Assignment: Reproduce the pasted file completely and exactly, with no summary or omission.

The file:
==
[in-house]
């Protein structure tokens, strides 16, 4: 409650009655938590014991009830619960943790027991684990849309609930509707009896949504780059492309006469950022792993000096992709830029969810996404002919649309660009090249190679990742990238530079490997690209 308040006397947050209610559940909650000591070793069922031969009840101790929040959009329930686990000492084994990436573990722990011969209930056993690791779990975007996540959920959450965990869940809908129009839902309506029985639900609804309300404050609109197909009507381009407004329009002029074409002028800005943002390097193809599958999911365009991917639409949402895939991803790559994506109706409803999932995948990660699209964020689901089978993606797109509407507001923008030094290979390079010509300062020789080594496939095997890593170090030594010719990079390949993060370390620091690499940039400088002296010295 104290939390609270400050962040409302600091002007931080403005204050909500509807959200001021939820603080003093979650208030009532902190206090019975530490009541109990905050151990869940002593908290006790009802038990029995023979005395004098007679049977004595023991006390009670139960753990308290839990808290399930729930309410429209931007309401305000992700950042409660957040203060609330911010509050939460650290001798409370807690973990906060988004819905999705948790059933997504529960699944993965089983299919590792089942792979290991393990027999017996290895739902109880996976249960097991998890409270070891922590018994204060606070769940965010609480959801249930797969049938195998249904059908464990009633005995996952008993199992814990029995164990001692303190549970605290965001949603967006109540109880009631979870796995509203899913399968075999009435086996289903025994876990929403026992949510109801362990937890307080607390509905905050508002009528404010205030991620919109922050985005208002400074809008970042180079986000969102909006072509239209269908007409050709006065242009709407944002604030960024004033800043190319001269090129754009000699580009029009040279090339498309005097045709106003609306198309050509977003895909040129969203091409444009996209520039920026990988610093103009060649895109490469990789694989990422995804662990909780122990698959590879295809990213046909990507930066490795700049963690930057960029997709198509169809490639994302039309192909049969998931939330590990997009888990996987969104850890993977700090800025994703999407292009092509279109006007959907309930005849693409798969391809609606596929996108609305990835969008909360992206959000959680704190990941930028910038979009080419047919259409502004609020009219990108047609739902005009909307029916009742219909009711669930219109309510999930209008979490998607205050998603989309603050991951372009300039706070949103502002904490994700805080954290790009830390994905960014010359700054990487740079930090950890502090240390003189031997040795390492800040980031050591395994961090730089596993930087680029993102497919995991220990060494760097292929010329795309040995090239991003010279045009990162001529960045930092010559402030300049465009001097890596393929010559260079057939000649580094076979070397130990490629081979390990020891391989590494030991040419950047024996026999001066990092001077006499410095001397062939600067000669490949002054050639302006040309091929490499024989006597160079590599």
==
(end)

[in-house]
């Protein structure tokens, strides 16, 4: 409650009655938590014991009830619960943790027991684990849309609930509707009896949504780059492309006469950022792993000096992709830029969810996404002919649309660009090249190679990742990238530079490997690209 308040006397947050209610559940909650000591070793069922031969009840101790929040959009329930686990000492084994990436573990722990011969209930056993690791779990975007996540959920959450965990869940809908129009839902309506029985639900609804309300404050609109197909009507381009407004329009002029074409002028800005943002390097193809599958999911365009991917639409949402895939991803790559994506109706409803999932995948990660699209964020689901089978993606797109509407507001923008030094290979390079010509300062020789080594496939095997890593170090030594010719990079390949993060370390620091690499940039400088002296010295 104290939390609270400050962040409302600091002007931080403005204050909500509807959200001021939820603080003093979650208030009532902190206090019975530490009541109990905050151990869940002593908290006790009802038990029995023979005395004098007679049977004595023991006390009670139960753990308290839990808290399930729930309410429209931007309401305000992700950042409660957040203060609330911010509050939460650290001798409370807690973990906060988004819905999705948790059933997504529960699944993965089983299919590792089942792979290991393990027999017996290895739902109880996976249960097991998890409270070891922590018994204060606070769940965010609480959801249930797969049938195998249904059908464990009633005995996952008993199992814990029995164990001692303190549970605290965001949603967006109540109880009631979870796995509203899913399968075999009435086996289903025994876990929403026992949510109801362990937890307080607390509905905050508002009528404010205030991620919109922050985005208002400074809008970042180079986000969102909006072509239209269908007409050709006065242009709407944002604030960024004033800043190319001269090129754009000699580009029009040279090339498309005097045709106003609306198309050509977003895909040129969203091409444009996209520039920026990988610093103009060649895109490469990789694989990422995804662990909780122990698959590879295809990213046909990507930066490795700049963690930057960029997709198509169809490639994302039309192909049969998931939330590990997009888990996987969104850890993977700090800025994703999407292009092509279109006007959907309930005849693409798969391809609606596929996108609305990835969008909360992206959000959680704190990941930028910038979009080419047919259409502004609020009219990108047609739902005009909307029916009742219909009711669930219109309510999930209008979490998607205050998603989309603050991951372009300039706070949103502002904490994700805080954290790009830390994905960014010359700054990487740079930090950890502090240390003189031997040795390492800040980031050591395994961090730089596993930087680029993102497919995991220990060494760097292929010329795309040995090239991003010279045009990162001529960045930092010559402030300049465009001097890596393929010559260079057939000649580094076979070397130990490629081979390990020891391989590494030991040419950047024996026999001066990092001077006499410095001397062939600067000669490949002054050639302006040309091929490499024989006597160079590599």